Bringing women together
Feb 01, 2013 (The Honolulu Star-Advertiser - McClatchy-Tribune Information Services via COMTEX) --
Run hard. Train harder. And, when the roadblock called "ovarian cancer" gets in the way, there is but one choice.
Run harder. Train even harder.
Kristin "KC" Carlberg approached her diagnosis much as she had approached starting lines of triathlons and distance runs for more than 21 years. The 49-year-old founder and president of Try Fitness Hawaii knew her path to healing and recovery would be by living healthy and staying active.
"Two of my clients had passed away from ovarian cancer but I was not expecting to be diagnosed with it," the longtime personal trainer said. "I was very frightened at first. Most women don't survive that particular cancer.
"But after getting over the shock and talking to doctors about what to do, I kept what has been my life vision. Being active affects your quality of life. I wanted to serve as an example to all the women I've trained and be a role model for children as well."
To that end, Carlberg organized the inaugural Try Fitness Women's 5K last year. The 3.1-mile run was designed with her business' model in mind: "We put the fun in fitness."
Last year's race drew about 200 women and Carlberg hopes for 300 Sunday, which would allow the event to break even. New this year is a 1-mile keiki run with the idea that women will bring their children as a family fitness activity.
Putting a new race on the local calendar is not easy but Carlberg knew what she was doing. The certified USA Triathlon race director founded the Na Wahine Sprint Triathlon in 1999 and was the race director for the Straub/Kapiolani Women's 10K from 2002-2011.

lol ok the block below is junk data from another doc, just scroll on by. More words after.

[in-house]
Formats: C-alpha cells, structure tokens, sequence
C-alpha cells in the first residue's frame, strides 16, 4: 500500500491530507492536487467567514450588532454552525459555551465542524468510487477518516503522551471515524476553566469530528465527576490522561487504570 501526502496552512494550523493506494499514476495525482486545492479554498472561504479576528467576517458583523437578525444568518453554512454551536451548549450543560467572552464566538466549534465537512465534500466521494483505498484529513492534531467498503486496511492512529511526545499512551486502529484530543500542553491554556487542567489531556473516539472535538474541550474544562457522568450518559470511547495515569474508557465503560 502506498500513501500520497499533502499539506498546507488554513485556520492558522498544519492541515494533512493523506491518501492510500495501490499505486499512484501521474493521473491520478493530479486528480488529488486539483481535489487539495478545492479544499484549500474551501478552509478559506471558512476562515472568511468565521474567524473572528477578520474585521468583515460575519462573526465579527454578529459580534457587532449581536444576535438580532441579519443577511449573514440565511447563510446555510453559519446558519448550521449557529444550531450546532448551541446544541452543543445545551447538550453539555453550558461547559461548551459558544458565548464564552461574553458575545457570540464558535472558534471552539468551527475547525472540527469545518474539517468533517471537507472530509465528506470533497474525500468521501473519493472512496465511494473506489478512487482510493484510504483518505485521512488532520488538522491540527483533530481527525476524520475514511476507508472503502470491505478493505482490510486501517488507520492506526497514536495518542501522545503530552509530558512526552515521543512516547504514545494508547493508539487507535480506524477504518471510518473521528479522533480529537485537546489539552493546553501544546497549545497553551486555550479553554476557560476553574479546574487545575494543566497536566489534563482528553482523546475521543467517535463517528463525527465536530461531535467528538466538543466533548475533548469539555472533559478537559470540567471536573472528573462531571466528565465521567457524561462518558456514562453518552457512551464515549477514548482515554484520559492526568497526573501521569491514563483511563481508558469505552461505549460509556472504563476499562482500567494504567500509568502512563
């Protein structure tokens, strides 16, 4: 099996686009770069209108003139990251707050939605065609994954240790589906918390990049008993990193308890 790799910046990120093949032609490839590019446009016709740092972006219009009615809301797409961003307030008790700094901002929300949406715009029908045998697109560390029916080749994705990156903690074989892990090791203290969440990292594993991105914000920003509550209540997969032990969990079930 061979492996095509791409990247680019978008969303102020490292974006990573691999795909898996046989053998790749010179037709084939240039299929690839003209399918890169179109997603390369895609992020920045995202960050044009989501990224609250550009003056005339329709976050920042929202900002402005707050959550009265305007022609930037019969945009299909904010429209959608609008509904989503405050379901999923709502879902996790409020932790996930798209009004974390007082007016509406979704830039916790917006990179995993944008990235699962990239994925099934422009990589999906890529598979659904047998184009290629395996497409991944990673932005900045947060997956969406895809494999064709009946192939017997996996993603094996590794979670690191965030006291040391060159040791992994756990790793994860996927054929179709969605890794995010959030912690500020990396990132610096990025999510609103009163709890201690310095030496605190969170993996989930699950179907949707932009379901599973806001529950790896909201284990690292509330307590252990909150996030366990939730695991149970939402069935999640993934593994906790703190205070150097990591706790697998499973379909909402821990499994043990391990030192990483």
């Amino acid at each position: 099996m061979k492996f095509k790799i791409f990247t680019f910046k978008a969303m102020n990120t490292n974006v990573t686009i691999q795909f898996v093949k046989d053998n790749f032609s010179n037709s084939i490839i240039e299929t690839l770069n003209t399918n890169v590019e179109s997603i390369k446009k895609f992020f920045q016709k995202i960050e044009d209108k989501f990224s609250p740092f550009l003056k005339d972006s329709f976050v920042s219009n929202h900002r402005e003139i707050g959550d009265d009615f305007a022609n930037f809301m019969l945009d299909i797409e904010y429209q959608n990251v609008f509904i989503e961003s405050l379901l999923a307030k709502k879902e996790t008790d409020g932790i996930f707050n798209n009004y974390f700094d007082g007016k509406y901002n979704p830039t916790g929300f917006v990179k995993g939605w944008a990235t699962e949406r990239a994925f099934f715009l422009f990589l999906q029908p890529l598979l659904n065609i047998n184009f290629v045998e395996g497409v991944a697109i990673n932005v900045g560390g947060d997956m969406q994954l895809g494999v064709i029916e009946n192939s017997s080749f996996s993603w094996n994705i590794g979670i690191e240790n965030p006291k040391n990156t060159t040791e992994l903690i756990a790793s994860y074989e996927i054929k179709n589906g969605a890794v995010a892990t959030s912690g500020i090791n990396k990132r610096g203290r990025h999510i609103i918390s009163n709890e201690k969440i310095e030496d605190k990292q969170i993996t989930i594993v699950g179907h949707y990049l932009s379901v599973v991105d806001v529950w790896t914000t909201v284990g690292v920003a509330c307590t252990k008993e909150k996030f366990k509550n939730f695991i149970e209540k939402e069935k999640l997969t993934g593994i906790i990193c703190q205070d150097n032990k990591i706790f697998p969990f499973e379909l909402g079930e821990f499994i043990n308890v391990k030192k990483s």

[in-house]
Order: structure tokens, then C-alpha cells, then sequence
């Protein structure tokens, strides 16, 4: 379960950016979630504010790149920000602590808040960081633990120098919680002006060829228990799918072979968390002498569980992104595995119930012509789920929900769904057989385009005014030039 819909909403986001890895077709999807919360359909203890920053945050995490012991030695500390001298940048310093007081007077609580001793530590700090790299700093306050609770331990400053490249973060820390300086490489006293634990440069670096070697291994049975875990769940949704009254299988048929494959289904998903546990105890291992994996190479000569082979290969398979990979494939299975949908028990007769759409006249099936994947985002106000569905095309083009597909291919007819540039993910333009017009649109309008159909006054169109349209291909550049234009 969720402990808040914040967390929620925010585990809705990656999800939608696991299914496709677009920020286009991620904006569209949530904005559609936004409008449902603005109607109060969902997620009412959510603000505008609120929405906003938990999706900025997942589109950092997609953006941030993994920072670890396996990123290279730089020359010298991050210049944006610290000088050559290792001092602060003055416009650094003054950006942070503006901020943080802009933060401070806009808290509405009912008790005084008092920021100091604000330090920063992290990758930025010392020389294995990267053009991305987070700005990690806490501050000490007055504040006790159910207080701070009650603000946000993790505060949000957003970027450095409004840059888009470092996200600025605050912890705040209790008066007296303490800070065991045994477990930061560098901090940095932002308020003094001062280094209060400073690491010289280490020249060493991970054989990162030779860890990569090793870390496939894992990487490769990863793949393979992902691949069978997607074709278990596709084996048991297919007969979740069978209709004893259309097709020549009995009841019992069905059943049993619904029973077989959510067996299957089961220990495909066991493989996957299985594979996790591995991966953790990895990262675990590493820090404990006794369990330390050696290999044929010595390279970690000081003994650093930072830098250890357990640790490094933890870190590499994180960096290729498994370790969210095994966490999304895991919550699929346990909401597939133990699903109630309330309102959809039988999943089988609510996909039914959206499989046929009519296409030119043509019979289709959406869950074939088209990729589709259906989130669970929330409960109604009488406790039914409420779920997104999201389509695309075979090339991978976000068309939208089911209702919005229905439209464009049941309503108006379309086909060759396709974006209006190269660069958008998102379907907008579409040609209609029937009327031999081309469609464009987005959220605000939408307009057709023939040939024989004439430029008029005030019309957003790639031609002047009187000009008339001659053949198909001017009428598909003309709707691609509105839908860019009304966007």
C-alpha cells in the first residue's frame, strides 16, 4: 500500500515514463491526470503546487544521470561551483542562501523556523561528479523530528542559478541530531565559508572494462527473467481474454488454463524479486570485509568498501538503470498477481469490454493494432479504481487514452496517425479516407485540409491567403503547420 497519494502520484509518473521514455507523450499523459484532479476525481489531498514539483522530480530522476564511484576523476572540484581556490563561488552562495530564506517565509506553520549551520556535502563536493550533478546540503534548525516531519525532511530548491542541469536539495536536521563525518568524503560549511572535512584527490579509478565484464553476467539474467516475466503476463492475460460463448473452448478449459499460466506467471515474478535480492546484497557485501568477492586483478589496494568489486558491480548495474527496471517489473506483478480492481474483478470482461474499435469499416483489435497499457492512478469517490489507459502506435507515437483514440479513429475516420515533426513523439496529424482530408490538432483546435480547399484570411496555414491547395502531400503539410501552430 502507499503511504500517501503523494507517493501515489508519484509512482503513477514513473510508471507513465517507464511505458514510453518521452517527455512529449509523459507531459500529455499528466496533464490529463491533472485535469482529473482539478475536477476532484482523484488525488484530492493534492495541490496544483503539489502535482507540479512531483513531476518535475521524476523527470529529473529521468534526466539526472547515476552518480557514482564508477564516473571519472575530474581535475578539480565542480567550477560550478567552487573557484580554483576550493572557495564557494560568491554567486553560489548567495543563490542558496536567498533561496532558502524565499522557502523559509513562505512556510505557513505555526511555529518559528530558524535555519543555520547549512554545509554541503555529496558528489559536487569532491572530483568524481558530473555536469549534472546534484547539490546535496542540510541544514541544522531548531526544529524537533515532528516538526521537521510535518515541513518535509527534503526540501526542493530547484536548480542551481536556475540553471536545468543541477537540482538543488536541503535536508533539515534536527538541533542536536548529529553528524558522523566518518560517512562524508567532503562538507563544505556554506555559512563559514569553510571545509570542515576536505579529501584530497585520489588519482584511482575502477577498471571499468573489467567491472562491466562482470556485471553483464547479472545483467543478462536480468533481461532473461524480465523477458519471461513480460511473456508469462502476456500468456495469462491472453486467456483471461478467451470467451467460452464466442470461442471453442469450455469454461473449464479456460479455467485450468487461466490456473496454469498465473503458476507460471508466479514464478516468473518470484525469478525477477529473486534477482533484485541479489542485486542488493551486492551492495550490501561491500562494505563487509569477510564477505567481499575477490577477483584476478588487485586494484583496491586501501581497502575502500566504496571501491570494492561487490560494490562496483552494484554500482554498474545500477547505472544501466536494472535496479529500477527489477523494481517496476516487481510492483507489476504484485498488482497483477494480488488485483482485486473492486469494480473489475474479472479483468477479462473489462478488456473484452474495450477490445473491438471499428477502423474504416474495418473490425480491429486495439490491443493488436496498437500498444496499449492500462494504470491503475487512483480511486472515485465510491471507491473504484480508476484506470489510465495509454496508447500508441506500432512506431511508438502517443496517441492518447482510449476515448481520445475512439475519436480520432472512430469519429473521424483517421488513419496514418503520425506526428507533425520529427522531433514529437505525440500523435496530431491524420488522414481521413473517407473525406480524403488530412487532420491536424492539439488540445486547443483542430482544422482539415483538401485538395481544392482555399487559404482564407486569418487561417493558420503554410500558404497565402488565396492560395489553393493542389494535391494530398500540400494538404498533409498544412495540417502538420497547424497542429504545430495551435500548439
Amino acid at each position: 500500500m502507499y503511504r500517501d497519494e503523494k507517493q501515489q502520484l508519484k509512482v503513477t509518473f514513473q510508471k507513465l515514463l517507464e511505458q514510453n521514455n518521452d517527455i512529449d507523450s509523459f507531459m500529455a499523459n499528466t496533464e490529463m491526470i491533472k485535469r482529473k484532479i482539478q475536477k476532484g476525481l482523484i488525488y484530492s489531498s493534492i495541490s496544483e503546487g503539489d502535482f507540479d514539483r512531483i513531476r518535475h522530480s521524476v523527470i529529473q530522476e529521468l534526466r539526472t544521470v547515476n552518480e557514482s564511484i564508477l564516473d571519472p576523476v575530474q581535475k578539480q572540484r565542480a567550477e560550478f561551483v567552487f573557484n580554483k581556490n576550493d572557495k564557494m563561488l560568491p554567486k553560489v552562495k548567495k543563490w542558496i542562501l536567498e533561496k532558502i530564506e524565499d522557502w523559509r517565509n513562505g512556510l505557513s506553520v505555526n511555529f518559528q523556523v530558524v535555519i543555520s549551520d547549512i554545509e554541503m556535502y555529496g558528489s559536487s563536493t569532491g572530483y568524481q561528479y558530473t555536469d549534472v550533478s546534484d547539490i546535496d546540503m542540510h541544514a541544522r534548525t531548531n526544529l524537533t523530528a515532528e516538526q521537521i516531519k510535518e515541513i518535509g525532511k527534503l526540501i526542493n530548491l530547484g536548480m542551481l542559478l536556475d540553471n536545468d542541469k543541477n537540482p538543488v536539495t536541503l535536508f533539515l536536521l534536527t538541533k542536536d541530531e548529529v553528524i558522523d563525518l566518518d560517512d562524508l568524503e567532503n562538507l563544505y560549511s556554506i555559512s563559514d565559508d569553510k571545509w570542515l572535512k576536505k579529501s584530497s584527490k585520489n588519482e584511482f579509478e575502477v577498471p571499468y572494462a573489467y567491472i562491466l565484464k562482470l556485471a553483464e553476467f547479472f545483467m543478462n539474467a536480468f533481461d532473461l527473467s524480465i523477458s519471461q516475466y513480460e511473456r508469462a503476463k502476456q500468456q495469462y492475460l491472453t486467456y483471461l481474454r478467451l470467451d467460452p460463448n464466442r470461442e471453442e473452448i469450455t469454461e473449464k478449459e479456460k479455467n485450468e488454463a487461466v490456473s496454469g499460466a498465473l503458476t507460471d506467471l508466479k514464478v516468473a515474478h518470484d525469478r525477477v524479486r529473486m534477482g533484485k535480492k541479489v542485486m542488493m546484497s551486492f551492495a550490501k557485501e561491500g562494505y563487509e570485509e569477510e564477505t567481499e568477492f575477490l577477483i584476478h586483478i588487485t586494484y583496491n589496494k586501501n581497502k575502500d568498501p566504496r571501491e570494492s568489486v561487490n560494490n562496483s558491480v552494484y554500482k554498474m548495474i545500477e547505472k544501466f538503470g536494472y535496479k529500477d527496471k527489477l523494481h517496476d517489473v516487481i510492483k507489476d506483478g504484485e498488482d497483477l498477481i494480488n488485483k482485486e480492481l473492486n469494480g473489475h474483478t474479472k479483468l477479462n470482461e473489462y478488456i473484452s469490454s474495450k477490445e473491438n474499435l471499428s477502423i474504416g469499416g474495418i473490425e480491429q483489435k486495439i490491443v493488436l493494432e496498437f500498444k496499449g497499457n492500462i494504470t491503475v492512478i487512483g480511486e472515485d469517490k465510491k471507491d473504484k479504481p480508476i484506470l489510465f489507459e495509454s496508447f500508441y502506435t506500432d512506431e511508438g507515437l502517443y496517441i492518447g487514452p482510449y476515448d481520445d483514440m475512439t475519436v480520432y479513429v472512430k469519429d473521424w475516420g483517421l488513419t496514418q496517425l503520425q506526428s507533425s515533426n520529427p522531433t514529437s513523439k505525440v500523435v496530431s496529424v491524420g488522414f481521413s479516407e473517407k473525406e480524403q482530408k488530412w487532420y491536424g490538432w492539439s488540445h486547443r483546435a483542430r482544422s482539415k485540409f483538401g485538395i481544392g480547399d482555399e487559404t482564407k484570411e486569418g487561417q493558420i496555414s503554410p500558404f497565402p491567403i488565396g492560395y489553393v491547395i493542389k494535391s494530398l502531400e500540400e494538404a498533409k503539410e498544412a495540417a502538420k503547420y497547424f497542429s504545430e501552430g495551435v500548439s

"When I wanted to start the 5K, I had a reputation as a good race director," she said. "Insurance is the biggest cost but you don't want to make the entry fee too high.
"For this year, the goal is to grow, continue to get sponsors, A solid 300 would allow us to break about even but the more the merrier. It's a beautiful location."
Try Fitness offers various programs for running, cycling, swimming, triathlons and endurance races as well as boot camps and a 12-week fun and fitness course. The latter started early last month and was designed to prepare women for Sunday's event and the Hawaii Pacific Health Women's 10K on March 3.
"I've been training with KC for five years, started right after I had stopped smoking after 30 years," said Donna Brock, part of the group that worked out Thursday at Kakaako Waterfront Park. "I love her energy, how she inspires us. We're all here to support each other at all levels of fitness."
"She is a great motivator," Heather Trumble added. "I don't race often but I will (Sunday)."
Sunday's event will promote ovarian cancer awareness. It's a way of giving back, Carlberg said.
"I'm trying to hook up with the national organization so that it will eventually be all about (ovarian cancer)," she said. "I received so much support when I was going through my treatment. I am taking my experience and sharing it.
"The 5K is one of the fastest growing distances for races. It's long but not too long. What we're doing Sunday is bringing women together in a healthy way. I don't care how old you are. It will never get easier but you can be strong and be well, no matter how old."
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